Living our daily life is an art whose aim is not to avoid suffering but simply to live that life itself. Focusing on accomplishing as much as possible, making as much money as possible, minimizing our discomfort and achieving great heights of power do not bring that sense of satisfaction. We get that (we are told) by developing an understanding of ourselves, seeking spiritual succor through history, ritual, self acceptance and awareness.

We remain consistently captivated and distracted by those things that seem instantly comforting. But turning away and giving the soul it’s time and space may be what’s needed to stay seated within the base of our own power. When we distract ourselves, treat our soul’s cries with remedies rather than redemption, we lie to ourselves.

Thomas Moore continues,

One day I would like to make up my own DSM-111 with a list of “disorders” I have seen in my practice. For example, I would want to include the diagnosis “psychological modernism,” an uncritical acceptance of the values of the modern world. It includes blind faith in technology, inordinate attachment to material gadgets and conveniences, uncritical acceptance of the march of scientific progress, devotion to the electronic media, and a life-style dictated by advertising.

He shares in detail too long to explain here how to orchestrate our soul’s escape from the prison of postmodern life. I found the book inspiring with examples from myth and art on how to keep cultivating sacredness and depth.


Cuddle feet :)A few hours after Thanksgiving dinner, after the period where we went around the table and shared some things that we were all thankful for, an insight emerged. Various family members splayed across couches, feeling comforted by each others’ presence and lazy but happy under the influence of turkey’s tryptophan.

My son said, “You know what’s the best feeling in the world?”

I looked over at his adorable face, fully expecting to hear something sweet about relaxing under cozy blankies with one’s family…

“The feeling when you poop.”

After copious amounts of laughter, I thought – sure! I mean, most of the time, that’s a great feeling! Often it is not, if you inherit my temperamental digestive system.  But let’s list some of our favorite things about pooping:

  • Instant de-bloat
  • A (sometimes) relaxing moment to yourself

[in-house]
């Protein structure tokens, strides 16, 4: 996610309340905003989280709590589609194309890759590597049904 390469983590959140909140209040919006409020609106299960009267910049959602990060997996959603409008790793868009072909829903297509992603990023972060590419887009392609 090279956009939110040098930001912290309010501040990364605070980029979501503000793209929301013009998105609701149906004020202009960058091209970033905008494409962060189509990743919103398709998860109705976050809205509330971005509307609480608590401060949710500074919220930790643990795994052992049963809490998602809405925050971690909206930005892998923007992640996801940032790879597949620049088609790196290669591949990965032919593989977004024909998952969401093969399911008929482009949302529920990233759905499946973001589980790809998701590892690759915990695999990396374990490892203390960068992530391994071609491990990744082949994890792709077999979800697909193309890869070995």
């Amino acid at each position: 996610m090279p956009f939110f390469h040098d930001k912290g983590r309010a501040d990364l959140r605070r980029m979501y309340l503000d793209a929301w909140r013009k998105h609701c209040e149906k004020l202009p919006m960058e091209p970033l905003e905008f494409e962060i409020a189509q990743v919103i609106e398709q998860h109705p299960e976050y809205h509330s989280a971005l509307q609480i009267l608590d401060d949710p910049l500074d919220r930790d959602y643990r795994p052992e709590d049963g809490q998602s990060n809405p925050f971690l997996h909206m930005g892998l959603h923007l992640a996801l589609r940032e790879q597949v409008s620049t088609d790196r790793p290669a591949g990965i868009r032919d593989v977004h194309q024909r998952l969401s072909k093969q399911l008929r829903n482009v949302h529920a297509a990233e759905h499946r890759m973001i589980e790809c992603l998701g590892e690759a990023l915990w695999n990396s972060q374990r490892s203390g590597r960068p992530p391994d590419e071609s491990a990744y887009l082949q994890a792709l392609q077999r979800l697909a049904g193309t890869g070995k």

• The joy of perfectly thick toilet paper with ridges, which we spring for
  • A personal detox ritual that doesn’t involve vegetable juice and cayenne pepper
  • Being the first one to sit on the freshly cleaned toilet in the morning (you can tell because the seat is in the up position)
  • Evidence that you are still alive, and that it’s all coming out ok


it is what it is

zen wisdom from unexpected places

Hubs and I had a number of improvements done to the exterior of our house a year or so ago. We needed a lot of siding and rotted wood on the outside of our house repaired, so we worked with a contractor to get the work completed and then have our house painted. While the finished work looks amazing, the process in getting there was anything but steady.

The owner of the company would tell us the inside work should be complete by a certain time but when that time came, the “completed” work needed to be redone. Two windows were due to be replaced on a certain day I stayed home for the work, but one of the windows turned out to be the wrong size. My precious hydrangeas were blasted and burned to a crisp by the bleach water runoff from the process of preparing the siding to be painted. After each setback, the contractor would sometimes apologize but would always utter the phrase “It is what it is.” While in this case this phrase served as a responsibility-dodging statement, it was also an unlikely source of wisdom.

The present moment is the result of a million decisions.

I found this statement particularly comforting while working my way through a DBT Workbook on how to handle your difficult emotions. It gives you a number of acceptance phrases to choose from that help you come to terms with the situation you have just found yourself in. These situations are a result of decisions that you and everyone else have made over time. It is what it is. We need to accept that current state and move forward from there. That doesn’t mean we can’t speak our truth to someone who disappointed us on the way there. But we still need to accept the current reality.